Turkish Prime Minister Recep Tayyip Erdogan lambasted Israel in Beirut on Thursday for a variety of alleged war crimes, on a day when he faced angry demonstrations by hundreds of Lebanese Armenians highlighting Turkey’s slaughter of some 1.5 million Armenians during World War I.
“Does [Israel] think it can enter Lebanon with the most modern aircraft and tanks to kill women and children, and destroy schools and hospitals, and then expect us to remain silent?” Erdogan asked on the final day of his two-day visit to Lebanon.
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“Does it think it can use the most modern weapons, phosphorus munitions and cluster bombs to kill children in Gaza and then expect us to remain silent? We will not be silent, and we will support justice by all means available to us,” he declared.
One Israeli official said Erdogan’s latest anti-Israel diatribe “was a particularly lame diversion from the issue that was brought to his door in Lebanon by Armenian demonstrators.”
The official also said Israel took note that Erdogan, in his speech, “found not one single word to at least distance himself from killing of Israeli women and children [by Hizbullah].”
The website of the Istanbul-based daily Hurriyet
quoted Erdogan as having said on Wednesday during a speech at a Turkmen village near Beirut that “we will go on to raise our voice against those massacring innocent people and children. We will call a killer a killer when needed.”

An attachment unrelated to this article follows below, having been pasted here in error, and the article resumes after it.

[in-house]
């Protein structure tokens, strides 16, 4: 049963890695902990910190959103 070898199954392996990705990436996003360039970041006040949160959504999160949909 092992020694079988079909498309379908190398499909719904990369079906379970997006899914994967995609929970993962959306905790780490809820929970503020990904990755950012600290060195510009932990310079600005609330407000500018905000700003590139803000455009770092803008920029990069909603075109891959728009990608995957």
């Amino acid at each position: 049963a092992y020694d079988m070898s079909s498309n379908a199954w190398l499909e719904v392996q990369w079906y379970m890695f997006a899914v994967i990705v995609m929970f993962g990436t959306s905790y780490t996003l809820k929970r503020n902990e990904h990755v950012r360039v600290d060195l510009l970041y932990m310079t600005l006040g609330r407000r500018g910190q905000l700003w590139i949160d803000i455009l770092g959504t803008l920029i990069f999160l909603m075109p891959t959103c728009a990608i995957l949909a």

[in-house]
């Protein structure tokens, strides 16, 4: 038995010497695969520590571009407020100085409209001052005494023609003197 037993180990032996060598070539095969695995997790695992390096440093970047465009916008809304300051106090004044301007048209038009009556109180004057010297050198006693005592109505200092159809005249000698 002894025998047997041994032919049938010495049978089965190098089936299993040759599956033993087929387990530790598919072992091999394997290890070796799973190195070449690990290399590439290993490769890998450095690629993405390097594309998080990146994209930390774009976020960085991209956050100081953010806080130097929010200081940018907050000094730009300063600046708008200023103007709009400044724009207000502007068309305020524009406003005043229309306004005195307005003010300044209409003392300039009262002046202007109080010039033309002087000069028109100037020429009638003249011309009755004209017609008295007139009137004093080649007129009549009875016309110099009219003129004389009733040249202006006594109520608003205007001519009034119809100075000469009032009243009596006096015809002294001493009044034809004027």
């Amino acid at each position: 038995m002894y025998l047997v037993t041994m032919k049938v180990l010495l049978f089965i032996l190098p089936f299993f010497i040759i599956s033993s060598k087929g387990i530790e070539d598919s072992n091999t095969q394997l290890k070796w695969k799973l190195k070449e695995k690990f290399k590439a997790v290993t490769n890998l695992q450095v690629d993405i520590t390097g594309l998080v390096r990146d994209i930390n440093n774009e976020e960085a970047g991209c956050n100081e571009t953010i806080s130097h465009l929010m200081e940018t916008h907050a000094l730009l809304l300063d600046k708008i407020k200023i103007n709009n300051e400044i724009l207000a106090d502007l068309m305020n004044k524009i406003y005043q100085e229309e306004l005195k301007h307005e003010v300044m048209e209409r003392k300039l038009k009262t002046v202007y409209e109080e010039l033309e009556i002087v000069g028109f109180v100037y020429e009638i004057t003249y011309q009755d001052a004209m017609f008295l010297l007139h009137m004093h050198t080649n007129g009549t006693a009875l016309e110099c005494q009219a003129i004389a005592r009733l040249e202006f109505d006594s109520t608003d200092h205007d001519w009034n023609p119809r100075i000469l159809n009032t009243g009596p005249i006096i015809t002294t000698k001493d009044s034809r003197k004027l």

The Turkish prime minister met during his visit with officials in the north and south of the country, including Turkish troops stationed with UNIFIL in the South.
In Beirut on Thursday, hundreds of Lebanese of Armenian descent clashed
with army troops in the capital’s Martyr’s Square during a protest
against Erdogan’s visit.
When demonstrators tore up a large poster of Erdogan and pelted troops
with rocks, security forces responded by beating up a number of them.
There were no reports of serious injuries. At the time, Erdogan was inaugurating a hospital in the southern port city of Sidon.
Lebanon has around 150,000 Armenians – nearly 4 percent of its
population – who, because of the Armenian genocide, harbor deep
animosity toward Turkey.AP contributed to this report.